If you have awards/certificates/accolades for anything related to your book, you have to not only mention that but highlight that. If you’re writing a fiction novel in which your hero is an investigative journalist (remember The Millennium series?) and you have a background in journalism or you have won an award for that, brag about it (yes, bragging is not bad and in fact it could be advantageous for you and your book if done in the right way).
But don’t brag if that’s not your cup of tea. It might come off as rude. If you are a humble person, let it shine through your bio. Humility is one of the greatest virtues an author can have.
If you are a member of organisations such as ACFW, mention it. If your education is relevant to your book, talk about it. If you’re writing a psychological thriller and you have a PhD in psychology, your reader would trust you more. If you have degree in medicine and you are writing a story of a doctor, then note it. Same goes with your career. If you are a teacher and you are writing a children’s book, then note it. But if you are a car salesman, then don’t.
Mention your previous works that are related to your book. It IS okay to mention that you have previously written poetry in the Author Bio of your fiction novel if you are an indie writer and this is your first fiction book. But if you have already published a fiction work before, then mention that one instead of your poetry work.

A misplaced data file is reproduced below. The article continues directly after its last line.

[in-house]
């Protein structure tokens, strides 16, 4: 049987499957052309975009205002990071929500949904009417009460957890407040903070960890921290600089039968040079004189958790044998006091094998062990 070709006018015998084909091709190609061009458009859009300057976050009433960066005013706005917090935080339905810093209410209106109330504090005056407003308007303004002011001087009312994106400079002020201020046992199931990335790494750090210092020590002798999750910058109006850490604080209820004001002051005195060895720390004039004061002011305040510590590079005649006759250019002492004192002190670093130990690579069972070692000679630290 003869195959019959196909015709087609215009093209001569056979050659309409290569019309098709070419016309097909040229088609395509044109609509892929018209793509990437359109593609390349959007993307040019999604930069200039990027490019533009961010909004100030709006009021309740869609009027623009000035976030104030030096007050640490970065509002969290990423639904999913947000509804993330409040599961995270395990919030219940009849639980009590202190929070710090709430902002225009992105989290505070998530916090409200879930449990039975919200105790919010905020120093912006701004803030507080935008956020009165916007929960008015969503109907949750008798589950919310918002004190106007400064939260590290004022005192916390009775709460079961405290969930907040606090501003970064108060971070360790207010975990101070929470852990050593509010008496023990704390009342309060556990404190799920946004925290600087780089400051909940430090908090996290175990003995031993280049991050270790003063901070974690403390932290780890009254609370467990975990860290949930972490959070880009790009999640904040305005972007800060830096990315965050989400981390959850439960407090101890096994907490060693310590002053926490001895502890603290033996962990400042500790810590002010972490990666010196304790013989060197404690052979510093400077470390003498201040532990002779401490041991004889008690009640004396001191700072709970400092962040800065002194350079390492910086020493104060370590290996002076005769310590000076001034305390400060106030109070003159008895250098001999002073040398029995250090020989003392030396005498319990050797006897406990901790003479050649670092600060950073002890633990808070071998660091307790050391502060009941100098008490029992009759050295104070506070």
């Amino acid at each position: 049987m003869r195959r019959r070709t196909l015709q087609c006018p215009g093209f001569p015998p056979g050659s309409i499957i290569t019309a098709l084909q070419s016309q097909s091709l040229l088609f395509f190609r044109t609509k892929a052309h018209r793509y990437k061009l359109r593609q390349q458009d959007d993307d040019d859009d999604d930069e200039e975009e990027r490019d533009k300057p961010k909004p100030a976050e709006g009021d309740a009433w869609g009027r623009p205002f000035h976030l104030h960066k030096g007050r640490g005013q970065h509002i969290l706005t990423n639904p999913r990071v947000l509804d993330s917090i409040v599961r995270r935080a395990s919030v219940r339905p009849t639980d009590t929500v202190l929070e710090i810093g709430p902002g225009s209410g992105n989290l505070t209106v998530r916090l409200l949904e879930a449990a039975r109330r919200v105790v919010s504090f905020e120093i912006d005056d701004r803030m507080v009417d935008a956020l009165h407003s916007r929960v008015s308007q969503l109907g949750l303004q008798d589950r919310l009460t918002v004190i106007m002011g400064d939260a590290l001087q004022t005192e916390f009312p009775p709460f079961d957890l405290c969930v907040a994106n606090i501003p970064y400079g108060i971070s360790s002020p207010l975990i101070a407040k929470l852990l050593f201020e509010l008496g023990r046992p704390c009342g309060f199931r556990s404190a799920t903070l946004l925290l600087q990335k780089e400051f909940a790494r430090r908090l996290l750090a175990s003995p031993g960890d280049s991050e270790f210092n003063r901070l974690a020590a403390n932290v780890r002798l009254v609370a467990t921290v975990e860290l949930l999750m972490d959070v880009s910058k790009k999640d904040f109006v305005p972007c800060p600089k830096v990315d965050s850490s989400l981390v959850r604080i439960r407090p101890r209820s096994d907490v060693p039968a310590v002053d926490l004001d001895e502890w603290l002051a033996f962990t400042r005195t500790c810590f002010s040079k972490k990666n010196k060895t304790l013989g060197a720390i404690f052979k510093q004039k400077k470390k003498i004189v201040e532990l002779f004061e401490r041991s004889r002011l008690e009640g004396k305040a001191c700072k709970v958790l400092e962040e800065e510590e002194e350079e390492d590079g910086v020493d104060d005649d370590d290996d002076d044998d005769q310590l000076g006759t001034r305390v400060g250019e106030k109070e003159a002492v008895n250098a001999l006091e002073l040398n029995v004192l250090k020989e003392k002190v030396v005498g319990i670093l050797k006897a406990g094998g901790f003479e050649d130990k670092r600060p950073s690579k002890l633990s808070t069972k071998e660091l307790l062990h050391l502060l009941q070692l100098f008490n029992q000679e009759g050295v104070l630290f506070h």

Mention your hometown and the place you live in, if it’s a different one. Your local people will identify you and this detail can help you in marketing or approaching local press or media. It also helps readers from elsewhere to picture you in your own habitat.
Include Call-To-Action at the end of the Author Bio. This can be inviting your readers to your website or to explore other books you have written. Or this can be inviting them to connect with you on social media. This is also the right place to remind your readers to write a review for your book on the website they have purchased it from; encourage your readers to share a review and help other readers enjoy your book.